Place, publisher, year, edition, pages
Elsevier, 2001
Keyword
Scrapie; Prion; Insulin receptor; Neuroblastoma and proliferation
National Category
Neurosciences
Identifiers
urn:nbn:se:su:diva-23139 (URN)10.1016/S0169-328X(01)00316-3 (DOI)
Available from: 2004-05-13 Created: 2004-05-13 Last updated: 2011-05-05Bibliographically approved
2. Up-regulation of functionally impaired insulin-like growth factor-1 receptor in scrapie-infected neuroblastoma cells
Open this publication in new window or tab >>Up-regulation of functionally impaired insulin-like growth factor-1 receptor in scrapie-infected neuroblastoma cells
2001 (English)In: Journal of Biological Chemistry, ISSN 0021-9258, E-ISSN 1083-351X, Vol. 276, no 39, 36110-36115 p.Article in journal (Refereed) Published
Abstract [en]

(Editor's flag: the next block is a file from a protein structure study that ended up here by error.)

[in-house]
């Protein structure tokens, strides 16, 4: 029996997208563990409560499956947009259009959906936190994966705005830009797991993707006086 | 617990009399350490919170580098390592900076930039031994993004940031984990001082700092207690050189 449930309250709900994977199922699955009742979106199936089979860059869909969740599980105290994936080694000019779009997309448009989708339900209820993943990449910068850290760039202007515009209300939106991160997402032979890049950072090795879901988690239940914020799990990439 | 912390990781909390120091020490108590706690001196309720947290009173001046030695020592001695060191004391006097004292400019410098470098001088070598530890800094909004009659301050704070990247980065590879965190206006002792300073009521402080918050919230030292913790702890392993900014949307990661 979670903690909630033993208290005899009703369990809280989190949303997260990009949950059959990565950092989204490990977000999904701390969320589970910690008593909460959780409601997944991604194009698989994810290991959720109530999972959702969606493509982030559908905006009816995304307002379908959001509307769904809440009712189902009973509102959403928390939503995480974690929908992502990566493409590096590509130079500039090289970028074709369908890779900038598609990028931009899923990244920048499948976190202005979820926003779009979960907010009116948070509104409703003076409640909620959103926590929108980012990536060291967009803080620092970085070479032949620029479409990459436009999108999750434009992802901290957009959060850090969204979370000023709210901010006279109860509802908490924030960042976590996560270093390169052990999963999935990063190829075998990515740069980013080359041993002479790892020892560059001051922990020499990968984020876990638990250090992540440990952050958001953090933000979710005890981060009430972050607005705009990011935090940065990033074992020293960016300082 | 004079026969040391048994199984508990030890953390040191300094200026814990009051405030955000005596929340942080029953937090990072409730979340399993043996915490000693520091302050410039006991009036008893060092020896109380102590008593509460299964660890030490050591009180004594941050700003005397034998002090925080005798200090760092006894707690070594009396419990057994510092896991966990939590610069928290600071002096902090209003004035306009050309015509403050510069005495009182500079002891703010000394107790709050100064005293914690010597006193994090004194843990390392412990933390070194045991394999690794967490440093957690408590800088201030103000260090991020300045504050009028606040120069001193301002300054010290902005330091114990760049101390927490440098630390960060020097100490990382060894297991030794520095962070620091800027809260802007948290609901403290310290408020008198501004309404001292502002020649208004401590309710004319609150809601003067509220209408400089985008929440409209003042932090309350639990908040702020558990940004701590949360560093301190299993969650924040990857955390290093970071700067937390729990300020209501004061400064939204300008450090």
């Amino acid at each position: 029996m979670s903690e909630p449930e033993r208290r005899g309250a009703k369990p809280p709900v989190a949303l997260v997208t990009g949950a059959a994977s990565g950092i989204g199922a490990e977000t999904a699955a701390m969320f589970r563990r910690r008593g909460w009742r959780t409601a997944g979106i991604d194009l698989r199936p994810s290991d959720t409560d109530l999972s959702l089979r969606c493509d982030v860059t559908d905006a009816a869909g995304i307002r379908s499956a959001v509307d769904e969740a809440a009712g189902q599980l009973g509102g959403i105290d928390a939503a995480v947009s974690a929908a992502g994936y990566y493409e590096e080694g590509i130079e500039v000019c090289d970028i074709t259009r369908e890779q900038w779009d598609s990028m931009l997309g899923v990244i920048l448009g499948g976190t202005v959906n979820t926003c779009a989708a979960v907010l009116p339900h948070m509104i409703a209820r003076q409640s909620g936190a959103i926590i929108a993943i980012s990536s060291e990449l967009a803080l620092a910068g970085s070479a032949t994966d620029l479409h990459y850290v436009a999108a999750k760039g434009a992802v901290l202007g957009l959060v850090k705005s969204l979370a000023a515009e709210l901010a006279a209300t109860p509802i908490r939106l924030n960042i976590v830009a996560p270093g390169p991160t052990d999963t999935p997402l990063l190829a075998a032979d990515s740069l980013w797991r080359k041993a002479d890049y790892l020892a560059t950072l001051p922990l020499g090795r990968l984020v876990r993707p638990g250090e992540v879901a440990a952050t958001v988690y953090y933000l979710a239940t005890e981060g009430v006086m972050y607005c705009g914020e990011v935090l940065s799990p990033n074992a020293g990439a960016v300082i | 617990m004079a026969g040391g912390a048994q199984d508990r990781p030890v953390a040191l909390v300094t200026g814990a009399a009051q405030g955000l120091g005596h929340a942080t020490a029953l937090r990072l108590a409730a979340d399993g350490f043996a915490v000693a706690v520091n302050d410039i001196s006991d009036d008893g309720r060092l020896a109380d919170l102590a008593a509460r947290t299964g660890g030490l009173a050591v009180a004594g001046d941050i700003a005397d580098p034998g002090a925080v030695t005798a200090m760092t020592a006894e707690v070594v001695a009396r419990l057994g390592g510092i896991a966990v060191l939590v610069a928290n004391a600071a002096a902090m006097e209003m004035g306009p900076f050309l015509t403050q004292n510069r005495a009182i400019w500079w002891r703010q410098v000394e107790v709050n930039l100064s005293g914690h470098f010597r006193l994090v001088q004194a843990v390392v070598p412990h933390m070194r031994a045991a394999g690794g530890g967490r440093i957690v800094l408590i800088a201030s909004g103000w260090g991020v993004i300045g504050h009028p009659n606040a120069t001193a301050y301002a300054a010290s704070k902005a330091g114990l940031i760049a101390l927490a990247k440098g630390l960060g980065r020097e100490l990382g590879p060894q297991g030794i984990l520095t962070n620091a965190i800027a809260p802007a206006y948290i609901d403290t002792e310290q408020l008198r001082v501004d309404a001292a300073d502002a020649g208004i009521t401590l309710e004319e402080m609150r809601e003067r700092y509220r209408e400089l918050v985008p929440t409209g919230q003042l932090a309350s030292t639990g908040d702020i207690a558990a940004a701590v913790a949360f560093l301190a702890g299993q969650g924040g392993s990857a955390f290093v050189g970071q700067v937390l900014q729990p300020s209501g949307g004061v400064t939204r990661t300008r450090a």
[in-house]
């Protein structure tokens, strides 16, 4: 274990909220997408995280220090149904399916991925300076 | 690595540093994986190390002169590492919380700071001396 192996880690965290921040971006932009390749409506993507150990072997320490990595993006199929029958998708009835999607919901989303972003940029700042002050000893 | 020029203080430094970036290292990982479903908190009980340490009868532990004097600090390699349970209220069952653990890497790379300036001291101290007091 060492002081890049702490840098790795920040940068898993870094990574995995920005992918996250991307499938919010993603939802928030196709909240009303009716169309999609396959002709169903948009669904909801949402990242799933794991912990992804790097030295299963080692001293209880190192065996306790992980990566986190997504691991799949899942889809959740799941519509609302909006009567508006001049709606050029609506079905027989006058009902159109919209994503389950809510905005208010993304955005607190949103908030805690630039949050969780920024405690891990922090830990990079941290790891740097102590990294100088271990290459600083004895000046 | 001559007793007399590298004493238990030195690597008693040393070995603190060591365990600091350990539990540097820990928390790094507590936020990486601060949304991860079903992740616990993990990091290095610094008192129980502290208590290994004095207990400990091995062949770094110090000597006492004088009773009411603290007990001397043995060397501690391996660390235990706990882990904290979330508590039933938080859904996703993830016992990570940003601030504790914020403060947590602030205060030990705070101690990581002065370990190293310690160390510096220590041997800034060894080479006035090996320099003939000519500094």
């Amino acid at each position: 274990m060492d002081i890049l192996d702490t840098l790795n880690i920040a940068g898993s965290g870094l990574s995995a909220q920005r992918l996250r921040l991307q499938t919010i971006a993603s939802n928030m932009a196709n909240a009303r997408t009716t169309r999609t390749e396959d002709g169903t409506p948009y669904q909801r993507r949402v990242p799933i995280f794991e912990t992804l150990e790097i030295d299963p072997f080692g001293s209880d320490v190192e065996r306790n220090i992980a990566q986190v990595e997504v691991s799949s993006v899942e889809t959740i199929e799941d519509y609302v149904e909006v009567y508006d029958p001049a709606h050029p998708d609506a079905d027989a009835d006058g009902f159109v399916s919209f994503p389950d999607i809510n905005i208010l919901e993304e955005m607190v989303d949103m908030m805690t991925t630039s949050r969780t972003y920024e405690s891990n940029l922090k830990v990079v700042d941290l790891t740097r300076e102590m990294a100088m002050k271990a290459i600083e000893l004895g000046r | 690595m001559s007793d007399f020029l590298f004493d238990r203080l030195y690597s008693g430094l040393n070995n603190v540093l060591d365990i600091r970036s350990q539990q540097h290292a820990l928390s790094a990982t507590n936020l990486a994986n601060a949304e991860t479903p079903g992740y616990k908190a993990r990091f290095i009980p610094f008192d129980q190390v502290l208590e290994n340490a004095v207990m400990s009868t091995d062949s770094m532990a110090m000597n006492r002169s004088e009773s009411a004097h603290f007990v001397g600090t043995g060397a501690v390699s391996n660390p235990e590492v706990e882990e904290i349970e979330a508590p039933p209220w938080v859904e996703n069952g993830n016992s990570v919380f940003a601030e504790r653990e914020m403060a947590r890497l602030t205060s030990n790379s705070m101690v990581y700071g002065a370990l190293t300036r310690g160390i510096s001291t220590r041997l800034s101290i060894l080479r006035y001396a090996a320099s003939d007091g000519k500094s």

A growing body of evidence suggests that an altered level or function of the neurotrophic insulin-like growth factor-1 receptor (IGF-1R), which supports neuronal survival, may underlie neurodegeneration. This study has focused on the expression and function of the IGF-1R in scrapie-infected neuroblastoma cell lines. Our results show that scrapie infection induces a 4-fold increase in the level of IGF-1R in two independently scrapie-infected neuroblastomas, ScN2a and ScN1E-115 cells, and that the increased IGF-1R level was accompanied by increased IGF-1R mRNA levels. In contrast to the elevated IGF-IR expression in ScN2a, receptor binding studies revealed an 80% decrease in specific I-125-IGF-1-binding sites compared with N2a cells. This decrease in IGF-1R-binding sites was shown to be caused by a 7-fold decrease in IGF-1R affinity. Furthermore, ScN2a showed no significant difference in IGF-1 induced proliferative response, despite the noticeable elevated IGF-1R expression, putatively explained by the reduced IGF-1R binding affinity. Additionally, IGF-1 stimulated IGF-1R beta tyrosine phosphorylation showed no major change in the dose-response between the cell types, possibly due to altered tyrosine kinase signaling in scrapie-infected neuroblastoma cells. Altogether these data indicate that scrapie infection affects the expression, binding affinity, and signal transduction mediated by the IGF-1R in neuroblastoma cells. Altered IGF-1R expression and function may weaken the trophic support in scrapie-infected neurons and thereby contribute to neurodegeneration in prion diseases